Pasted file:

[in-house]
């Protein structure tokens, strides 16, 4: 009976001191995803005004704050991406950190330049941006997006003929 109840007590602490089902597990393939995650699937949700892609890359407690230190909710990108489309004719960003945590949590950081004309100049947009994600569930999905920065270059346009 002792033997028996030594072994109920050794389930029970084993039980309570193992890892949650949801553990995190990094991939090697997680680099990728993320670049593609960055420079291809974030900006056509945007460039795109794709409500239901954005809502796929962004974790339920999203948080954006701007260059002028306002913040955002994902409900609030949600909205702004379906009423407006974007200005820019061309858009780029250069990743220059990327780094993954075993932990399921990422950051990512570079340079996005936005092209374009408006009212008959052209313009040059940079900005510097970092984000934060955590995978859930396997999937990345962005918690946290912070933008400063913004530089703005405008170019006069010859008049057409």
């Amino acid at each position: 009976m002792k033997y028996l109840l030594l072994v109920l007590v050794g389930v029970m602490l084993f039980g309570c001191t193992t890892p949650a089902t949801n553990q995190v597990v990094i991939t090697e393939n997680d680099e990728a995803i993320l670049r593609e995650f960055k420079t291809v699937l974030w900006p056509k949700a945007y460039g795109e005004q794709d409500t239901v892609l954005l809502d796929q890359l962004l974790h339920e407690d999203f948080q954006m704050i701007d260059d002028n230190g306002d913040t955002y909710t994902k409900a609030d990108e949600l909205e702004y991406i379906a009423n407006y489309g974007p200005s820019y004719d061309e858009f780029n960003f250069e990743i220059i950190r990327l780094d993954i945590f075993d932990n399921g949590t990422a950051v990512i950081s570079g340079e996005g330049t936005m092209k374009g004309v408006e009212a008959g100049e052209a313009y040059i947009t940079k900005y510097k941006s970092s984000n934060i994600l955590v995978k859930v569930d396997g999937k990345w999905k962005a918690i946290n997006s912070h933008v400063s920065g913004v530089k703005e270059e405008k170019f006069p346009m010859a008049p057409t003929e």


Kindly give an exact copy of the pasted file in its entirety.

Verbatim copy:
[in-house]
């Protein structure tokens, strides 16, 4: 009976001191995803005004704050991406950190330049941006997006003929 109840007590602490089902597990393939995650699937949700892609890359407690230190909710990108489309004719960003945590949590950081004309100049947009994600569930999905920065270059346009 002792033997028996030594072994109920050794389930029970084993039980309570193992890892949650949801553990995190990094991939090697997680680099990728993320670049593609960055420079291809974030900006056509945007460039795109794709409500239901954005809502796929962004974790339920999203948080954006701007260059002028306002913040955002994902409900609030949600909205702004379906009423407006974007200005820019061309858009780029250069990743220059990327780094993954075993932990399921990422950051990512570079340079996005936005092209374009408006009212008959052209313009040059940079900005510097970092984000934060955590995978859930396997999937990345962005918690946290912070933008400063913004530089703005405008170019006069010859008049057409």
């Amino acid at each position: 009976m002792k033997y028996l109840l030594l072994v109920l007590v050794g389930v029970m602490l084993f039980g309570c001191t193992t890892p949650a089902t949801n553990q995190v597990v990094i991939t090697e393939n997680d680099e990728a995803i993320l670049r593609e995650f960055k420079t291809v699937l974030w900006p056509k949700a945007y460039g795109e005004q794709d409500t239901v892609l954005l809502d796929q890359l962004l974790h339920e407690d999203f948080q954006m704050i701007d260059d002028n230190g306002d913040t955002y909710t994902k409900a609030d990108e949600l909205e702004y991406i379906a009423n407006y489309g974007p200005s820019y004719d061309e858009f780029n960003f250069e990743i220059i950190r990327l780094d993954i945590f075993d932990n399921g949590t990422a950051v990512i950081s570079g340079e996005g330049t936005m092209k374009g004309v408006e009212a008959g100049e052209a313009y040059i947009t940079k900005y510097k941006s970092s984000n934060i994600l955590v995978k859930v569930d396997g999937k990345w999905k962005a918690i946290n997006s912070h933008v400063s920065g913004v530089k703005e270059e405008k170019f006069p346009m010859a008049p057409t003929e």